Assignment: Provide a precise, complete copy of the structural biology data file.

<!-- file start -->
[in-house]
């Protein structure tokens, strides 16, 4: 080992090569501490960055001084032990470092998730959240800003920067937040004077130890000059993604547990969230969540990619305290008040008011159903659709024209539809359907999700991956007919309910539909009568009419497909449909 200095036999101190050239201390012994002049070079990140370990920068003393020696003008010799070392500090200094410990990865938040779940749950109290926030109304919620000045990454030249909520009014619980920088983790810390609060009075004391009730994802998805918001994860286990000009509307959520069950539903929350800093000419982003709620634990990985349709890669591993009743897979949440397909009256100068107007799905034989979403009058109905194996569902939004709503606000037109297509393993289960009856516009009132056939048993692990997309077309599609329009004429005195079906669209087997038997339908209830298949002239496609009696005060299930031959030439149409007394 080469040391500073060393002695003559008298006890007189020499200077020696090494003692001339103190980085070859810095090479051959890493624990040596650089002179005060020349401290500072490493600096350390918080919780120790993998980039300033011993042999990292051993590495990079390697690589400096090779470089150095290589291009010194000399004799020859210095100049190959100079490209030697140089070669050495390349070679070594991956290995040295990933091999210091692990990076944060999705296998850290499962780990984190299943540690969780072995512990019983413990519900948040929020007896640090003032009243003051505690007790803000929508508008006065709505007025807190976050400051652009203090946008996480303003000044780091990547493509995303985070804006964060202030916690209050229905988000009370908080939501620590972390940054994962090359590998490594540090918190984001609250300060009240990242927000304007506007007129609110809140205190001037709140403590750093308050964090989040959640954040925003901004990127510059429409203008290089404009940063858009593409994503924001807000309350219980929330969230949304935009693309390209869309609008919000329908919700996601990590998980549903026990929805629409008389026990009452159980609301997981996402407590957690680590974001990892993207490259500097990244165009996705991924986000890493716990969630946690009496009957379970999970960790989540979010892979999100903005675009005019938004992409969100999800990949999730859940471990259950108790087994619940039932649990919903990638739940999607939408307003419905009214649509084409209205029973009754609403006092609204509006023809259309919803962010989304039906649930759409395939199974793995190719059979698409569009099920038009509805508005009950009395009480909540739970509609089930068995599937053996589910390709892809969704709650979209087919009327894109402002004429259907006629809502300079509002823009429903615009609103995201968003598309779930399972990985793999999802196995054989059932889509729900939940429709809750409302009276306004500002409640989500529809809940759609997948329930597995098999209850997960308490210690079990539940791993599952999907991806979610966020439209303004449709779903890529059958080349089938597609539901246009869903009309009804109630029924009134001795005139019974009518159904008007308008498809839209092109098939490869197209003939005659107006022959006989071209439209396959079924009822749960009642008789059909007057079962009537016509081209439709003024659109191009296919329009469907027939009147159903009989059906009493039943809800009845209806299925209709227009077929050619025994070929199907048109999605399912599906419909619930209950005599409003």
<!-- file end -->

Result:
[in-house]
């Protein structure tokens, strides 16, 4: 080992090569501490960055001084032990470092998730959240800003920067937040004077130890000059993604547990969230969540990619305290008040008011159903659709024209539809359907999700991956007919309910539909009568009419497909449909 200095036999101190050239201390012994002049070079990140370990920068003393020696003008010799070392500090200094410990990865938040779940749950109290926030109304919620000045990454030249909520009014619980920088983790810390609060009075004391009730994802998805918001994860286990000009509307959520069950539903929350800093000419982003709620634990990985349709890669591993009743897979949440397909009256100068107007799905034989979403009058109905194996569902939004709503606000037109297509393993289960009856516009009132056939048993692990997309077309599609329009004429005195079906669209087997038997339908209830298949002239496609009696005060299930031959030439149409007394 080469040391500073060393002695003559008298006890007189020499200077020696090494003692001339103190980085070859810095090479051959890493624990040596650089002179005060020349401290500072490493600096350390918080919780120790993998980039300033011993042999990292051993590495990079390697690589400096090779470089150095290589291009010194000399004799020859210095100049190959100079490209030697140089070669050495390349070679070594991956290995040295990933091999210091692990990076944060999705296998850290499962780990984190299943540690969780072995512990019983413990519900948040929020007896640090003032009243003051505690007790803000929508508008006065709505007025807190976050400051652009203090946008996480303003000044780091990547493509995303985070804006964060202030916690209050229905988000009370908080939501620590972390940054994962090359590998490594540090918190984001609250300060009240990242927000304007506007007129609110809140205190001037709140403590750093308050964090989040959640954040925003901004990127510059429409203008290089404009940063858009593409994503924001807000309350219980929330969230949304935009693309390209869309609008919000329908919700996601990590998980549903026990929805629409008389026990009452159980609301997981996402407590957690680590974001990892993207490259500097990244165009996705991924986000890493716990969630946690009496009957379970999970960790989540979010892979999100903005675009005019938004992409969100999800990949999730859940471990259950108790087994619940039932649990919903990638739940999607939408307003419905009214649509084409209205029973009754609403006092609204509006023809259309919803962010989304039906649930759409395939199974793995190719059979698409569009099920038009509805508005009950009395009480909540739970509609089930068995599937053996589910390709892809969704709650979209087919009327894109402002004429259907006629809502300079509002823009429903615009609103995201968003598309779930399972990985793999999802196995054989059932889509729900939940429709809750409302009276306004500002409640989500529809809940759609997948329930597995098999209850997960308490210690079990539940791993599952999907991806979610966020439209303004449709779903890529059958080349089938597609539901246009869903009309009804109630029924009134001795005139019974009518159904008007308008498809839209092109098939490869197209003939005659107006022959006989071209439209396959079924009822749960009642008789059909007057079962009537016509081209439709003024659109191009296919329009469907027939009147159903009989059906009493039943809800009845209806299925209709227009077929050619025994070929199907048109999605399912599906419909619930209950005599409003």